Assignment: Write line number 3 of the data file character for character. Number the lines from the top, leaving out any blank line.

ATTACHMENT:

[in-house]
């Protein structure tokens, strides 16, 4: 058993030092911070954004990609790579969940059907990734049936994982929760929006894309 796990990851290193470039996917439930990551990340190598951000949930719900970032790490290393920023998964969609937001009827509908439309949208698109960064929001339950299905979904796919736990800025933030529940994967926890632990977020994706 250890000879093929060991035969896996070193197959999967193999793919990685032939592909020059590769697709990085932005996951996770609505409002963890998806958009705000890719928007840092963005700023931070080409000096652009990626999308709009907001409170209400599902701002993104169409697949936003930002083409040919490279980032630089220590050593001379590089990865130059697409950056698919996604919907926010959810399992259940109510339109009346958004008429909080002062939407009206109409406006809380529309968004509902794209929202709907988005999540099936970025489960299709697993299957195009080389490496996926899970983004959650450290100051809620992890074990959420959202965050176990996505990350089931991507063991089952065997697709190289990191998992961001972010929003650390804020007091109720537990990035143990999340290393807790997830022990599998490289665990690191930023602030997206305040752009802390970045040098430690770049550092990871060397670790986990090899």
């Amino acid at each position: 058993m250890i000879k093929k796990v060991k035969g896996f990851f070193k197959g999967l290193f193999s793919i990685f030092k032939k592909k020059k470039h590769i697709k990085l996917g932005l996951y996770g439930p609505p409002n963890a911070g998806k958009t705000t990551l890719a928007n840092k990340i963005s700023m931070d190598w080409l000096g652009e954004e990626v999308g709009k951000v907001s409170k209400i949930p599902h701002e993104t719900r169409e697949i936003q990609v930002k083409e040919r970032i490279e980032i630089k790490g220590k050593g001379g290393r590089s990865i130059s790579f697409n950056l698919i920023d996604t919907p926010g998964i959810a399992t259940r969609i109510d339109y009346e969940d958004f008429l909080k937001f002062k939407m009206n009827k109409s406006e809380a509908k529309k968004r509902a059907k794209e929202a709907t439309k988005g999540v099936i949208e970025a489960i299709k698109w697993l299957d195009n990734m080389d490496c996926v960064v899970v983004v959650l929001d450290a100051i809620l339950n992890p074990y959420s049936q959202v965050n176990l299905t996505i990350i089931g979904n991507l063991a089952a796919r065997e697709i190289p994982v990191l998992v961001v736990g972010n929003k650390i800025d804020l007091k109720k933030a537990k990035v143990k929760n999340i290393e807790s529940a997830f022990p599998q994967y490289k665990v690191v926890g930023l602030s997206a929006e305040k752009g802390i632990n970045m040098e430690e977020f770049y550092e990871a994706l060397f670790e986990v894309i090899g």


């Amino acid at each position: 058993m250890i000879k093929k796990v060991k035969g896996f990851f070193k197959g999967l290193f193999s793919i990685f030092k032939k592909k020059k470039h590769i697709k990085l996917g932005l996951y996770g439930p609505p409002n963890a911070g998806k958009t705000t990551l890719a928007n840092k990340i963005s700023m931070d190598w080409l000096g652009e954004e990626v999308g709009k951000v907001s409170k209400i949930p599902h701002e993104t719900r169409e697949i936003q990609v930002k083409e040919r970032i490279e980032i630089k790490g220590k050593g001379g290393r590089s990865i130059s790579f697409n950056l698919i920023d996604t919907p926010g998964i959810a399992t259940r969609i109510d339109y009346e969940d958004f008429l909080k937001f002062k939407m009206n009827k109409s406006e809380a509908k529309k968004r509902a059907k794209e929202a709907t439309k988005g999540v099936i949208e970025a489960i299709k698109w697993l299957d195009n990734m080389d490496c996926v960064v899970v983004v959650l929001d450290a100051i809620l339950n992890p074990y959420s049936q959202v965050n176990l299905t996505i990350i089931g979904n991507l063991a089952a796919r065997e697709i190289p994982v990191l998992v961001v736990g972010n929003k650390i800025d804020l007091k109720k933030a537990k990035v143990k929760n999340i290393e807790s529940a997830f022990p599998q994967y490289k665990v690191v926890g930023l602030s997206a929006e305040k752009g802390i632990n970045m040098e430690e977020f770049y550092e990871a994706l060397f670790e986990v894309i090899g």